We designed and fabricated a 75-cm-long spiral waveguide as shown in Fig. 6. The measured insertion loss at 850 nm is 4.3 dB and the average transmission loss including the coupling loss is 0.057 dB/cm. Compared with the straight waveguide mentioned above, the transmission loss of the spiral waveguide is higher, which is caused by the increased defects such as bubbles and dust in such long waveguide. Therefore, a cleaning room is essential for the fabrication and bubbles and dust in the cladding need to be removed carefully before fabricating the cores.
3. High-speed performances
Firstly, NRZ signals at 10 Gb/s and 25 Gb/s are transmitted over the 75-cm-long spiral waveguide. The experimental setup for both back-to-back and waveguide link are illustrated in Figs. 7(a) and 7(b), respectively. A distributed Bragg reflector laser (DBR-LD) at 850 nm is used as the light source and the bandwidth of the intensity modulator is 25 GHz. The NRZ data at rates of 10 Gb/s and 25 Gb/s are generated by a bit error rate tester (BERT). 50-μm GI MMFs are both applied as input and output fibers. A multimode variable optical attenuator (VOA) is used before the photodetector (PD) to adjust the received optical power. The demodulated electrical signal is amplified by an RF amplifier and then it is fed back to the BERT for the bit error rate (BER) analysis.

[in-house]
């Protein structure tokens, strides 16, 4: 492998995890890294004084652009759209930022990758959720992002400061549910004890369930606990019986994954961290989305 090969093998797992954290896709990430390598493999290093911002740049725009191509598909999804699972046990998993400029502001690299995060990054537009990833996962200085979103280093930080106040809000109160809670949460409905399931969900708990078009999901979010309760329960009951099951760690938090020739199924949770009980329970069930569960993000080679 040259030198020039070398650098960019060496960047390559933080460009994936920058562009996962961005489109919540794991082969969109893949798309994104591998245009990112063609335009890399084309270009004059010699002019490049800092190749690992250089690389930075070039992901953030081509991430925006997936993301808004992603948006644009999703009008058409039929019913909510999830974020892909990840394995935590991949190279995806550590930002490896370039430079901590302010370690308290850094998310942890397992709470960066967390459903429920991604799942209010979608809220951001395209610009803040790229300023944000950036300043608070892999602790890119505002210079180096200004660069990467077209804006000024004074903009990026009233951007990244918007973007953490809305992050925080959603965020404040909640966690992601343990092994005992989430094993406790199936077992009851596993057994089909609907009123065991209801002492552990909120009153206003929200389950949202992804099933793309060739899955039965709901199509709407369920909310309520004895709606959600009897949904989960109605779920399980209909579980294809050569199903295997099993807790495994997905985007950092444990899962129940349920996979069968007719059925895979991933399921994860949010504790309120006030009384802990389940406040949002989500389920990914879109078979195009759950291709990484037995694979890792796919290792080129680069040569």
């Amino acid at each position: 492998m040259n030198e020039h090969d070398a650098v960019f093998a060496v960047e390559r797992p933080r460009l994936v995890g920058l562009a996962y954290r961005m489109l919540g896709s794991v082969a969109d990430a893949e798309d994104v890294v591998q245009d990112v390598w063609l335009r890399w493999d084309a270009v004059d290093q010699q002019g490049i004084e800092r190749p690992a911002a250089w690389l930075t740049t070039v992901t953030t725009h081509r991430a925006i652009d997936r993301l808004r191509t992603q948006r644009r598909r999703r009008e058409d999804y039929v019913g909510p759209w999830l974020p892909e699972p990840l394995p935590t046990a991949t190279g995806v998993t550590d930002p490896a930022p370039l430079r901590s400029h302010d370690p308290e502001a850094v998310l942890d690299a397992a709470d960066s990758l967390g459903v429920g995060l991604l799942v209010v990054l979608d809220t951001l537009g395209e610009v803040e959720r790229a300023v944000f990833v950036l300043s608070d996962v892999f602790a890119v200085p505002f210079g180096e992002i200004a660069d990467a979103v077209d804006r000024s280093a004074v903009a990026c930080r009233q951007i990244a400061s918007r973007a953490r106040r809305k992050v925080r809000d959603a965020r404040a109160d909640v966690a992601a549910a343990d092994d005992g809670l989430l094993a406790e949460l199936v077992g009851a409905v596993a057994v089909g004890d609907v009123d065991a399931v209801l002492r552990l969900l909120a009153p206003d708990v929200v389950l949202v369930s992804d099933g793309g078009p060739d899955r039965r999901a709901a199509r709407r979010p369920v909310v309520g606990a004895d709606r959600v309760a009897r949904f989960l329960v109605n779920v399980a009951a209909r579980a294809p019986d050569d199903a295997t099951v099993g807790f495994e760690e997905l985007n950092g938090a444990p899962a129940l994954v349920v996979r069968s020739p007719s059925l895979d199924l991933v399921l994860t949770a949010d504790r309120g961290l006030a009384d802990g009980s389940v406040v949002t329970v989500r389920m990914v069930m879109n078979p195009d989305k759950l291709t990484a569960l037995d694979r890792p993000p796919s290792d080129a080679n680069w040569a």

The measured BER curves at 10 Gb/s and 25 Gb/s are shown in Fig. 8. Error-free transmission is successfully obtained for both back-to-back link and waveguide link. It can be observed that the power penalty for BER of 10−9 due to the insertion of the waveguide are 0.4 dB and 0.6 dB at data rates of 10 Gb/s and 25 Gb/s, respectively. Figure 9 illustrates the eye-diagrams with the received optical power of −12 dBm and −6 dBm at 10 Gb/s and 25 Gb/s, respectively. The voltage and time scale are also recorded. Open eye-diagrams are observed after transmitting over the 75-cm-long waveguide. Compared with the back-to-back link, there is no obvious degradation of the eye-diagrams due to the insertion of the waveguide.
We further demonstrated SWDM transmission over a straight waveguide. The SWDM can be an alternative solution for 200 Gb/s and 400 Gb/s transmission besides increasing channel numbers. In the SWDM system, four VCSELs at 850 nm, 880 nm, 910 nm, and 940 nm are multiplexed into a single transmission channel. 4 × 25 Gb/s SWDM signal is transmitted over a 10-cm-long waveguide using a standard VCSEL-based SWDM transceiver. The NRZ electrical signal at 25 Gb/s is generated by a BERT to simulate the real data traffic. The optical signal is butt-coupled into and out of the waveguide via cleaved 50-μm GI MMFs. The demodulated electrical signal is directed to a sampling oscilloscope for the eye-diagram measurement and is fed back to the BERT for BER test.